The following is an excerpt from my new ebook, What Every Woman Needs to Know About Prenatal Testing: Insights from a Mom Who Has Been There:
This book comes out of the past six years of learning about Down syndrome and other disabilities, loving our children in the midst of the struggles of trying to be good parents, and facing our own decisions about prenatal testing with two subsequent pregnancies. It also comes out of conversations with countless women and men who have approached me, more often than not with tears in their eyes, asking for advice about how to make choices about testing through the course of a pregnancy. In light of recent rapid developments in prenatal testing options, I am writing in response to those questions, and also out of concern that parents are not being given the ethical, emotional, and medical guidance needed to make informed decisions about prenatal diagnoses. I hope this book offers up-to-date information about prenatal testing and serves as a nonjudgmental guide through the options offered and the questions women might want to ask themselves and their doctors while pregnant.
Although this book speaks to prenatal testing in general, for three reasons it focuses upon the ethical and practical questions surrounding prenatal testing for Down syndrome. First, Down syndrome is the most commonly occurring chromosomal condition, and as a result, many tests are designed specifically to identify fetuses with Down syndrome. For instance, one test that recently came on the market is called MaterniT21, where T21 refers to trisomy 21, the technical term for Down syndrome. Second, although the chance of having a baby with Down syndrome increases with maternal age, it is generally (with the exception of a rare form of Down syndrome caused by translocation) not an inherited trait. Women across cultures, races, and socio-economic groups are equally likely to conceive babies with Down syndrome. Finally, I write most about Down syndrome because I know the most about it both from an academic and personal perspective and because many of the things I have learned apply to families with children with other disabilities as well.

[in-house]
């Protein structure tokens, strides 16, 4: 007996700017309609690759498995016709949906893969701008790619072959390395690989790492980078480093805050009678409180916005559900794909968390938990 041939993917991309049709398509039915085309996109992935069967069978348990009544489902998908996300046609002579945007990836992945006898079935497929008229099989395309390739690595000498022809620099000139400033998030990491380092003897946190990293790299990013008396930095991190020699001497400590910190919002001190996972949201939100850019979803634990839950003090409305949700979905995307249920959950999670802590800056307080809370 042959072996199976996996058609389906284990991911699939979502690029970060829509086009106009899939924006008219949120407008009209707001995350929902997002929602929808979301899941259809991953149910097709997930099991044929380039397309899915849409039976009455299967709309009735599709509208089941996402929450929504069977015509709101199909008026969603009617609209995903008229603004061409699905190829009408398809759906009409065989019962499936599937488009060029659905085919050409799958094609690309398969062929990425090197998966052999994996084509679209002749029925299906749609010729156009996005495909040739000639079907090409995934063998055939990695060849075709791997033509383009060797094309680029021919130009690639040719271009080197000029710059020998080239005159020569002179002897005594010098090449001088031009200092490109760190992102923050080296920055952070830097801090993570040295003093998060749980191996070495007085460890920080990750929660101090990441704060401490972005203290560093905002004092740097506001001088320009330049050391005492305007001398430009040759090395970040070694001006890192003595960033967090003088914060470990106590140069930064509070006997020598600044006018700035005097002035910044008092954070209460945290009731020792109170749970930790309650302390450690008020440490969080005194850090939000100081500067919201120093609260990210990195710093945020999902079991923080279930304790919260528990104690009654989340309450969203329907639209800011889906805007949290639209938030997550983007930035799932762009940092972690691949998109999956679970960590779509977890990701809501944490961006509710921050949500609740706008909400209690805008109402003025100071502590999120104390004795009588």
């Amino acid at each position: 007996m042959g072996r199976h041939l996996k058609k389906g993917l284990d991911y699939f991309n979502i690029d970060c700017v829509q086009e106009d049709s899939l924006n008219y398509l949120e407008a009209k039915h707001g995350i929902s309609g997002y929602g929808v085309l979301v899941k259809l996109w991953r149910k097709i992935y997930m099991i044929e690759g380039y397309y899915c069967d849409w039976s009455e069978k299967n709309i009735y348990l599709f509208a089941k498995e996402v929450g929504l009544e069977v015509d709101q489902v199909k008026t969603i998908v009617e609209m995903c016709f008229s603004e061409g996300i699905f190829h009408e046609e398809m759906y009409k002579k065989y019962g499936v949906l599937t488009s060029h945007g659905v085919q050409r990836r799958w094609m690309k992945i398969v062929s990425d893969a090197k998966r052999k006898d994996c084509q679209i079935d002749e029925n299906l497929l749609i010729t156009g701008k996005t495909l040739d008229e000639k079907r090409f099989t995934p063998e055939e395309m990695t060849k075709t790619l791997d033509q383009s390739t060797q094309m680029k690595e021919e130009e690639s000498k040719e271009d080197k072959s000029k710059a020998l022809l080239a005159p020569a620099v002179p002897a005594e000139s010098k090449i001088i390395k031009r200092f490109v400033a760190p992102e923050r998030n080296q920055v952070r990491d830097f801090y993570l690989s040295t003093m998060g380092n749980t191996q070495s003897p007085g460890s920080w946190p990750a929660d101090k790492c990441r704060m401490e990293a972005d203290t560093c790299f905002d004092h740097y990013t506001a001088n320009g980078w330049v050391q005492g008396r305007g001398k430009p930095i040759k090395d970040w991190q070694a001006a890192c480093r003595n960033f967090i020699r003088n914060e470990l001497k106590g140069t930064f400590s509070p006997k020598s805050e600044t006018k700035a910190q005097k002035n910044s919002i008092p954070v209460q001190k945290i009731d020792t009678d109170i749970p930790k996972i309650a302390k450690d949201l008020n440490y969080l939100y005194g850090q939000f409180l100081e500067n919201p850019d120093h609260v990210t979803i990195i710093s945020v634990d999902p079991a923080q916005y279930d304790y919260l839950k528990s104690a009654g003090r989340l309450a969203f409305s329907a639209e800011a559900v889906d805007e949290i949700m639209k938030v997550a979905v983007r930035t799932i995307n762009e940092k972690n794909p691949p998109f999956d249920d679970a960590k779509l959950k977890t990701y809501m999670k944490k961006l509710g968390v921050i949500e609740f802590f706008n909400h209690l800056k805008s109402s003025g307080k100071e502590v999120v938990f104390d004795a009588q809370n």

Most women who receive a prenatal diagnosis of Down syndrome or another genetic condition automatically face a decision about whether or not to terminate their pregnancy, and they must make that decision quickly. Until recently, prenatal diagnoses didn’t typically come until well into the second trimester, and some women found themselves grappling with state laws about the timing and legality of an abortion. Now some cities have access to prenatal tests (such as MaterniT21, mentioned above) that can identify Down syndrome as early as eight to ten weeks into a pregnancy. These very early screening tests bring yet another implication of urgency in making a decision about abortion if a woman wants to terminate within the first trimester. Prenatal diagnosis presents an automatic choice that, for many, comes along with a great deal of emotional stress and pressure.
Technological advances are making prenatal genetic testing easier, earlier, and less invasive. For all women who have an increased chance of having a child with Down syndrome, ACOG now recommends offering one of the new blood tests that detects fetal DNA with Down syndrome as early as eight to ten weeks gestation. Once these tests have been tested for accuracy among low risk women, ACOG and several other organizations will likely recommend offering the same screening for Down syndrome to all pregnant women. As a result, every woman or couple, no matter their risk level, will face decisions about prenatal testing throughout the course of a pregnancy. This book is not intended to guide women who are grappling with what to do after a prenatal diagnosis. Rather, this book is intended to inform women or couples about their choices related to prenatal testing as they enter into pregnancy.
To purchase the book, click here for options on Kindle, Nook, and any other ereader, including your computer or phone.